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The greenroofing system may consist of a liquid-applied membrane, a specially designed singly-ply sheet membrane, or a built-up roof system consisting of 3+ layers.  Many of the oldest greenroofs are waterproofed with mastic asphalt, but bitumen sheets with polyester carriers and SBS modified coatings are becoming more common.  In the early 1990's, PVC and EPDM products were developed.  Root resistance can be achieved either by a laminated upper layer (usually copper) or by chemical additives in the coating.  To ensure drainage capacity, the support to the waterproofing layer should have a slope of at least 1.5% (Hendriks and Hooker, March, 1994).

Quality control in terms of diligent installation and maintenance procedures are essential for all roofs.  According to Oak Ridge National Laboratory (ORNL), most roofing systems fail from leaks, and the average roof needs to be replaced four times.  In addition to replacement cost savings and construction waste reduction, ORNL estimates that if low-slope roofing systems could be kept dry, more than three-fourths of a quadrillion BTUs of energy could be saved each year in the United States (Kennedy,, August 15, 2006).

Depending upon the nature of the waterproofing membrane chosen (organic vs. synthetic), a root barrier layer may be needed to prevent the plant roots to penetrate and ultimately undermine the integrity of the waterproofing layer.  For example, asphaltic bitumen is organic and roots could naturally attempt to penetrate the surface while seeking nutrients.  A common practice on traditional roof gardens and intensive greenroofs is to pour a concrete protection slab over the membrane layer (Osmundson, 1999).

Design standards that are applicable to waterproofing systems include ASTM C981, ASTM C898, ASTM STP 1084, the Architectural Graphic Standard, and the NRCA Roofing and Waterproofing Manual (RCI's Greenroof Workshop, August 6, 2001).

Some believe the liquid-applied membrane provides a superior waterproofing and easier maintenance (McDonough + Partners, 1999).  Because it is applied as a liquid, it must be installed directly on the roofing deck, requiring that existing roofing be completely removed.  With certain limitations and particular code requirements, sheet membranes may be installed over existing roofing, although manufacturers prefer that existing roofing be removed.  Sheet membranes can also be more difficult to repair.  Most greenroof companies offer several choices of sheet membranes, providing a custom fit for each application.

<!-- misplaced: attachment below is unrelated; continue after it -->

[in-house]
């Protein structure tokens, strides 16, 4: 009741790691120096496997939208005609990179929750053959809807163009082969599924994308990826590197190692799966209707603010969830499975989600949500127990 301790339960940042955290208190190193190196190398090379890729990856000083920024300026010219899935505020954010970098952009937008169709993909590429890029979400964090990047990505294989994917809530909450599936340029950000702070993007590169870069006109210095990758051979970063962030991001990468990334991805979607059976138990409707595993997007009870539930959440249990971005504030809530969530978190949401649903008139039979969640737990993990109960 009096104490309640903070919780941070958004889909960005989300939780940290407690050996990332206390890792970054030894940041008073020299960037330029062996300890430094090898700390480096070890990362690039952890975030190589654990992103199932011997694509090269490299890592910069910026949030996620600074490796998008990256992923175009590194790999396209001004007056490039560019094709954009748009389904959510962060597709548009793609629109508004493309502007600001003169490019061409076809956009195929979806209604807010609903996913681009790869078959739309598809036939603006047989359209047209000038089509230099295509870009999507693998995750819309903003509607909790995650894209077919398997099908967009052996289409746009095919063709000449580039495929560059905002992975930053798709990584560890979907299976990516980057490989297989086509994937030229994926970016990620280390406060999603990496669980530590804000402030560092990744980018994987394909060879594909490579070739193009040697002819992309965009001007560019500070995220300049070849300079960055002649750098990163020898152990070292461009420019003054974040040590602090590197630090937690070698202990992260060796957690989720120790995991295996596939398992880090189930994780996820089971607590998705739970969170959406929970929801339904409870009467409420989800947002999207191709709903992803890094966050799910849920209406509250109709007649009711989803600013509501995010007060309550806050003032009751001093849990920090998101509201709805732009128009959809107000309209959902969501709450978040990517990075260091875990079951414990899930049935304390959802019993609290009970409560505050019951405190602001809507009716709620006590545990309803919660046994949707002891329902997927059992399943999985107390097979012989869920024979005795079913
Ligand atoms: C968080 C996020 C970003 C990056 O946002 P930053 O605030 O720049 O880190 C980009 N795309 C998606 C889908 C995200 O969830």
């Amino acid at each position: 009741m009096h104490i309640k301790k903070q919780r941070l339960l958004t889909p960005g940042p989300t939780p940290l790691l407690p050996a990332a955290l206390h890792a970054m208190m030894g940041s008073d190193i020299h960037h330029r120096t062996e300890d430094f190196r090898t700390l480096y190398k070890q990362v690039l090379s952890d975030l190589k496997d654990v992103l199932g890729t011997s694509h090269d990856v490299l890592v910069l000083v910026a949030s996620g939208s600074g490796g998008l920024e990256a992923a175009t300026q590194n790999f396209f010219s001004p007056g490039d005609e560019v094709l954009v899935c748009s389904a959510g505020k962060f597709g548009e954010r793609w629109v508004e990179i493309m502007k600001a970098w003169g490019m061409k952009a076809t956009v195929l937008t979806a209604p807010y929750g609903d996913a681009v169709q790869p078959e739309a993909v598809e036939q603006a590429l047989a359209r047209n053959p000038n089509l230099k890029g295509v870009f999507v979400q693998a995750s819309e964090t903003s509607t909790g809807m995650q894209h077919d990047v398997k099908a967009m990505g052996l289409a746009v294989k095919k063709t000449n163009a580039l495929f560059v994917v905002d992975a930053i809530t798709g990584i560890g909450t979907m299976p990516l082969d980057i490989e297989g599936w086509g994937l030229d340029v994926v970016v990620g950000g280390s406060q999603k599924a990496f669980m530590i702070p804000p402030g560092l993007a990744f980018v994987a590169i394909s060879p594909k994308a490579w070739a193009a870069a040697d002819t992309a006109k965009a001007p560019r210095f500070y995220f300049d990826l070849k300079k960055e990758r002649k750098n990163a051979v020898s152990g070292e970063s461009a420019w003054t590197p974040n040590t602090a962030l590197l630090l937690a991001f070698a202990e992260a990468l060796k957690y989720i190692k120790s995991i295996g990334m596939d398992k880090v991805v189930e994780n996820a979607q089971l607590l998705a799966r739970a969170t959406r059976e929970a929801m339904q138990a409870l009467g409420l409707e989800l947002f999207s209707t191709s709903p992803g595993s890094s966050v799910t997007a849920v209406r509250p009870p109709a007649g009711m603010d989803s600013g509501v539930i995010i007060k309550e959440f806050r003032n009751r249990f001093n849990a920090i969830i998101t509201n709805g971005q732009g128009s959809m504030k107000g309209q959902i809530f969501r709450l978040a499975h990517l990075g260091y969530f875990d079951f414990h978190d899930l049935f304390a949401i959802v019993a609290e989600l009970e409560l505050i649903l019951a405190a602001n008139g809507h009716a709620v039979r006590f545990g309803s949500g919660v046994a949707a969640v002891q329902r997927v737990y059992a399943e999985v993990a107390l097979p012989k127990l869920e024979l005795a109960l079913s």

Correct and meticulous application of the waterproof membrane is essential to the viability of the greenroof.  Quality control is assured through knowledgeable roofing procedures and a water impermeability test immediately following membrane application, with a minimum duration of 24 hours but 48 hours preferred.  Although the German technology, encompassing over thirty years of engineering standards and testing, has virtually eliminated the possibility of membrane leakage, there is at least one North American company offering a leak detention system.  Roofscapes, Inc. offers such a system as well as integrated detection systems engineered by AB Mess- und Trocknungstechnik (AB).  According to their website, Roofscapes can:

  • Conduct water-tightness tests of existing roof surfaces prior to installing a Roofmeadow™ cover system
  • Conduct annual surveys of green roofs to verify that the waterproofing system remains water-tight below the vegetated cover
  • Quickly locate the source of any leaks

AB Leak Detection System offered by Roofscapes, Inc.

Courtesy of Roofscapes, Inc.;

The AB system can locate pin-hole size defects with the same ease as large flaws.  Please see the Roofscapes, Inc. website here for additional information and consultation:

Membrane protection by ZinCo

Source: ZinCo International
3/98 Brochure

According to ZinCo literature, it is essential to mark the position of the roof outlets before installing the protection layer, so that they can be located easily and the root barrier and protection mat cut out accordingly.  Protection of the membrane from these components could include 10 mm or 1/3" of granular rubber (Hendriks and Hooker, 1994).  Reliable detailing at penetration and perimeter areas with durable protection is critical.  Any expansion joints which are not extended up through the waterproofing should remain free of plants.  They can, for example, be covered by gravel or paving slabs so that they can be easily located and accessible at any time.

The Green Roof Wall Flashing detail below from The Garland Company shows a wood, steel, or cement curb with a 6" minimum.

The Garland Company Construction Detail

Courtesy The Garland Company

Water features such as waterfalls, fountains and  ponds can be stunning greenroof architectural designs, but extra care is required.  Risk can be eliminated by isolating the lining of the water feature, and ensuring a drainage and protection layer underneath.  In the example of a pond detail from ZinCo shown below, the lining is laid onto a 30-50 mm or 1-2" bed of sand to distribute the load of water.  The pond bottom is covered by rounded pebbles to protect the lining, and the perimeter of the pond lining is buried to protect against ultra violet light.  If a leak does happen, the water simply seeps through the sand bed and is drained by the underlying drainage system.  This system was applied to the BMW building greenroof, shown below by ZinCo International.

Pond Greenroof Construction Detail by ZinCo  BMW Intensive Greenroof with Pond by ZinCo

Source: ZinCo International 3/98 Brochure



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